Attack victim was ‘left for dead’ in horror attack in Brierfield street: court case

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Two takeaway brothers and a worker allegedly “brutally attacked” and “left for dead” a man they thought had been disrespecting them, to save face in the community and punish him, a jury was told.

Burnley Crown Court heard how Asif Hussain (39) was left unconscious and with serious injuries after Mohammed Nawaz (44), Mohammed Javed (41) and Mohammed Arfan (36) were said to have leapt from a car and set about him in the middle of Colne Road, Brierfield, in daylight, on June 20th, last year.

The hearing was told how Mr Hussain suffered a fractured skull, extensive lacerations, severe bruising to his arms, legs and torso, a broken leg, puncture wounds and slash wounds to his legs, after he was said to have been battered repeatedly with a hammer, struck with a hockey stick and knifed. The prosecution allege the defendants thought they could dish out punishment so severe Mr Hussain would be far too intimidated to go to the police.

But, Mr Hussain, who is now on crutches and has been left with difficulties in day to day life due to head injuries, did tell the police what happened to him and yesterday he told the jury: “I was brutally assaulted and I thought I was going to die.”

Nawaz, of Hardy Avenue, Arfan, of Manchester Road, both Nelson, and Javed, of Burnley Road, Brierfield, all deny causing grievous bodily harm with intent.

Joe Boyd, prosecuting, told the court Arfan and Nawaz were brothers and were associated with Dixie Chicken in Nelson and Brierfield. Javed worked at the Nelson restaurant at the time.

Mr Hussain had had difficulties with the defendants, particularly the brothers, leading up to last June 20th and in the 10 days before, there was an escalating dispute. The defendants clearly decided the alleged victim and two people he hung around with were becoming disrespectful towards them and they couldn’t allow it to happen. They attacked Mr Hussain to punish him.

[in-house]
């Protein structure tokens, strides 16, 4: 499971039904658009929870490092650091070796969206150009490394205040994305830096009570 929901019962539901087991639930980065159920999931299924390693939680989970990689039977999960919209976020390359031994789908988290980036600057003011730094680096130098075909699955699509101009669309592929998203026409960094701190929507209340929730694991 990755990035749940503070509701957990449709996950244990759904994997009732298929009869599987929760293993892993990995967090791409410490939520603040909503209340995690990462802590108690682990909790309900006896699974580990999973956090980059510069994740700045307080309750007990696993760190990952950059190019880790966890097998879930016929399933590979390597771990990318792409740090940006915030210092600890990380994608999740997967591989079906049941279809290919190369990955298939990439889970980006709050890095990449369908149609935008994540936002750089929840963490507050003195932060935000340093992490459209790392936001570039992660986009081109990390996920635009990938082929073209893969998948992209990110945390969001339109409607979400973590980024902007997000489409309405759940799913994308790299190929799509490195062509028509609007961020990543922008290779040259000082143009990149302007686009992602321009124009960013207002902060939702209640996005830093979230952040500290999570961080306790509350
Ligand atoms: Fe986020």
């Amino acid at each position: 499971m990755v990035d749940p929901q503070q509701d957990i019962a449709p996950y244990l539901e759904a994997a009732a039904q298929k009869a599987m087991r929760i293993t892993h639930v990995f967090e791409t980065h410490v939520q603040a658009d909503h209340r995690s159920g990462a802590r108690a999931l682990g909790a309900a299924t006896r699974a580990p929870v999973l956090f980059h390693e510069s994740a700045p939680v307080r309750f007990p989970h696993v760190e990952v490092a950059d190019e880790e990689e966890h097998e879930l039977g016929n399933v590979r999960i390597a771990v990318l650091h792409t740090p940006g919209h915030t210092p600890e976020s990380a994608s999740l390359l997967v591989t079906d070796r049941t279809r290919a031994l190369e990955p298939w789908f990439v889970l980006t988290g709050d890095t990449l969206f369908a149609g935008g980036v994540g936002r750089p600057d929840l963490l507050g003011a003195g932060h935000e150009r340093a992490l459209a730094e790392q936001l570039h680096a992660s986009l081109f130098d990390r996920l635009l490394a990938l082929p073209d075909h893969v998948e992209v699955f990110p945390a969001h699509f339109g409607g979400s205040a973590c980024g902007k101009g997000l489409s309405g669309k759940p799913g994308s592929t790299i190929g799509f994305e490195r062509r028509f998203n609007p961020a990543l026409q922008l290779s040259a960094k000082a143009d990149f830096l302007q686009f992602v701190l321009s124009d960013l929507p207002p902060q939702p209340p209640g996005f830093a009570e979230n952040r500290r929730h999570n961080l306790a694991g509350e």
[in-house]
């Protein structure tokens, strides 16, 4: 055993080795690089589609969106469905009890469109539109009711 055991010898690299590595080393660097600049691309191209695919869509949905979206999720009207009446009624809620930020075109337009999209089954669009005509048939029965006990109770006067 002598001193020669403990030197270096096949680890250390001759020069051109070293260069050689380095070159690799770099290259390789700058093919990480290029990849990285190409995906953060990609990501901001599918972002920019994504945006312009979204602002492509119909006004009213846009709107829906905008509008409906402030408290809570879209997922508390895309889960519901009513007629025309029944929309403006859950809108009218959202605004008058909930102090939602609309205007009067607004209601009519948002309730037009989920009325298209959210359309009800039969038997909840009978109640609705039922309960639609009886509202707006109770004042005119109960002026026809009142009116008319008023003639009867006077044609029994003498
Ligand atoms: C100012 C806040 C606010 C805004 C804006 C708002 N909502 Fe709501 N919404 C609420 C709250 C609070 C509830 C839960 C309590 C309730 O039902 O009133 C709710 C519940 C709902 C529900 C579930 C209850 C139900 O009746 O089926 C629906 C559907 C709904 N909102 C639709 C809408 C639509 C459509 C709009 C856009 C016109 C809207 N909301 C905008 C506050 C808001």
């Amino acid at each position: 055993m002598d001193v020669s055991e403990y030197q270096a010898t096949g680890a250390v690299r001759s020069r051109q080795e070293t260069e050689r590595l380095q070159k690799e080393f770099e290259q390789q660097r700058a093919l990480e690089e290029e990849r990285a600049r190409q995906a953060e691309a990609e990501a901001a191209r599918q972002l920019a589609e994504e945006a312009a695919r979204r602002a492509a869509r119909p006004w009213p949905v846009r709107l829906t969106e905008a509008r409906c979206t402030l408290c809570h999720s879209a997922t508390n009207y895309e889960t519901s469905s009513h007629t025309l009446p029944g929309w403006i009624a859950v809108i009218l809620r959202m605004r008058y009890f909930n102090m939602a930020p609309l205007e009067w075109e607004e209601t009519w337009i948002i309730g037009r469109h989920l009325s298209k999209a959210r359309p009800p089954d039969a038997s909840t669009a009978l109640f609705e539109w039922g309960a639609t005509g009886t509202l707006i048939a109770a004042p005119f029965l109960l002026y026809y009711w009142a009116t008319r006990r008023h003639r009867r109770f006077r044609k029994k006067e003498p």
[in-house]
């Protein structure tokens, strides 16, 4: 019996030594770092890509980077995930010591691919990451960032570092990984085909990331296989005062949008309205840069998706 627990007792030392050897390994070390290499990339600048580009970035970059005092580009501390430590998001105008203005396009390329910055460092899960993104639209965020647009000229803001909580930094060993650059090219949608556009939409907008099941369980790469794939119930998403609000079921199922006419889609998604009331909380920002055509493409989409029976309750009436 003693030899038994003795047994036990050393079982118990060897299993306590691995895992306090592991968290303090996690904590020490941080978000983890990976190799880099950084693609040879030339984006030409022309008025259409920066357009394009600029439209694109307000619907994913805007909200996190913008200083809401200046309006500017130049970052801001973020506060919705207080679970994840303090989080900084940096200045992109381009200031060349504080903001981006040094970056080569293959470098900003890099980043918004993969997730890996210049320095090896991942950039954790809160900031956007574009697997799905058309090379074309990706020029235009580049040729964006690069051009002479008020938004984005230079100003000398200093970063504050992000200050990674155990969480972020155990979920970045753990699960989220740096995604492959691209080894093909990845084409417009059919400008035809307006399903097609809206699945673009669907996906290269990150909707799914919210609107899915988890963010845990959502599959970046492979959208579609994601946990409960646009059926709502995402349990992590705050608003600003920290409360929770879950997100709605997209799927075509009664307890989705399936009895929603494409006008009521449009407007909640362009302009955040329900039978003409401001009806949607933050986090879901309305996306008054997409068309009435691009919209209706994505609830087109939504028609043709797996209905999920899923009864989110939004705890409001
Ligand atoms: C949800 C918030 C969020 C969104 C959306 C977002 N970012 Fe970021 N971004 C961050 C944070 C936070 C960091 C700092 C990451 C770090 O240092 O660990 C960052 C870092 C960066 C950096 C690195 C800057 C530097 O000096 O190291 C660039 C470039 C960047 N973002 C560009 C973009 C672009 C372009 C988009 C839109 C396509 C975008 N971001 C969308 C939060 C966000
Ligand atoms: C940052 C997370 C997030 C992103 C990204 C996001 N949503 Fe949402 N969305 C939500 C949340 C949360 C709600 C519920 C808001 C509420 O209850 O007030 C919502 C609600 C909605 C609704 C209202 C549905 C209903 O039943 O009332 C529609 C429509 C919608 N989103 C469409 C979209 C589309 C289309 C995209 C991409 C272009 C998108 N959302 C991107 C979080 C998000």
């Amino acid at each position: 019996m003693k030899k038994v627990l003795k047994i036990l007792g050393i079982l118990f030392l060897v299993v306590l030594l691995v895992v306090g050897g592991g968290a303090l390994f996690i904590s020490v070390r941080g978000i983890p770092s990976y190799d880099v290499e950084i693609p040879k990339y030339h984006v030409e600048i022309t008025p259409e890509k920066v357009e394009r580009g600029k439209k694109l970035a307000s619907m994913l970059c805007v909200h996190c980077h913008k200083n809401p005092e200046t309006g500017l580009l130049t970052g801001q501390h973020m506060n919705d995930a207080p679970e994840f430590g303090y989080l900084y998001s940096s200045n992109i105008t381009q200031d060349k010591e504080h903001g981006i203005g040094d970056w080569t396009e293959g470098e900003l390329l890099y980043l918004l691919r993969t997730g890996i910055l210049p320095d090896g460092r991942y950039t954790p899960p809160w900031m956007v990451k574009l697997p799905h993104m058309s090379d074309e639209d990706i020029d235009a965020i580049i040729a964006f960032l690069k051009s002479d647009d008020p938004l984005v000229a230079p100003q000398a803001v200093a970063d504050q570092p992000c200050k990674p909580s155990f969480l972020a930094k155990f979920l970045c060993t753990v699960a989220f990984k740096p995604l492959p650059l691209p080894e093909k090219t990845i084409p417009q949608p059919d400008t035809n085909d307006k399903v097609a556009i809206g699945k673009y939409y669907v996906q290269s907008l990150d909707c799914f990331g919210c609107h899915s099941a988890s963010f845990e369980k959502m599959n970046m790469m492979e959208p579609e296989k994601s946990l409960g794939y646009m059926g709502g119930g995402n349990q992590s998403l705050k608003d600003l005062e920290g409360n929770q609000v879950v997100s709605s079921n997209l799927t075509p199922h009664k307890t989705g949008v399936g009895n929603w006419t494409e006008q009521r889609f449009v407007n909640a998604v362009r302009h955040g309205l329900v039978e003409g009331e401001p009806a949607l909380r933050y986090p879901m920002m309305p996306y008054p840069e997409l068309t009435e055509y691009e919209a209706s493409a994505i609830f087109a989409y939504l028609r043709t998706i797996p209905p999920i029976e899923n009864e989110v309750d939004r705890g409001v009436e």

The prosecutor alleged: “The defendants were clearly of the view that they were going to be able to intimidate him so much that he wasn’t going to go to the police.”

Mr Boyd said some time after 8pm, Mr Hussain was going to the Bodies in Motion gym. The defendants found out and lay in wait for him. As he got to the door, three men got out of a car at speed and caught and attacked him as he ran to the middle of the road. The vehicle then drove off as Mr Hussain was lying unconscious on the ground.

The prosecutor said Mr Hussain later picked out Nawaz, Arfan and Javed on an identity parade. A witness to the attack told police he saw a man hitting Mr Hussain with what looked like a hockey stick and he described it as like hacking at a piece of wood. A woman motorist claimed she saw a man repeatedly striking a man on the ground with a sledge hammer, with all his bodily power, as if he was trying to kill him. She said a second man had what looked like a baseball bat and was hitting the man on the ground and a third man was making stabbing gestures.

Mr Boyd said an off-duty police officer saw all three men and tried to follow them after they ran to their car. Ten days later, the officer was in Burnley police station, when Arfan happened to be there, with his solicitor, to be involved in the identification procedure. The barrister continued: “Quite by chance, he was in the same room and immediately recognised Mohammed Arfan as one of the three attackers.”

Mr Boyd said the defendants were all interviewed by the police and made no comment. (Proceeding).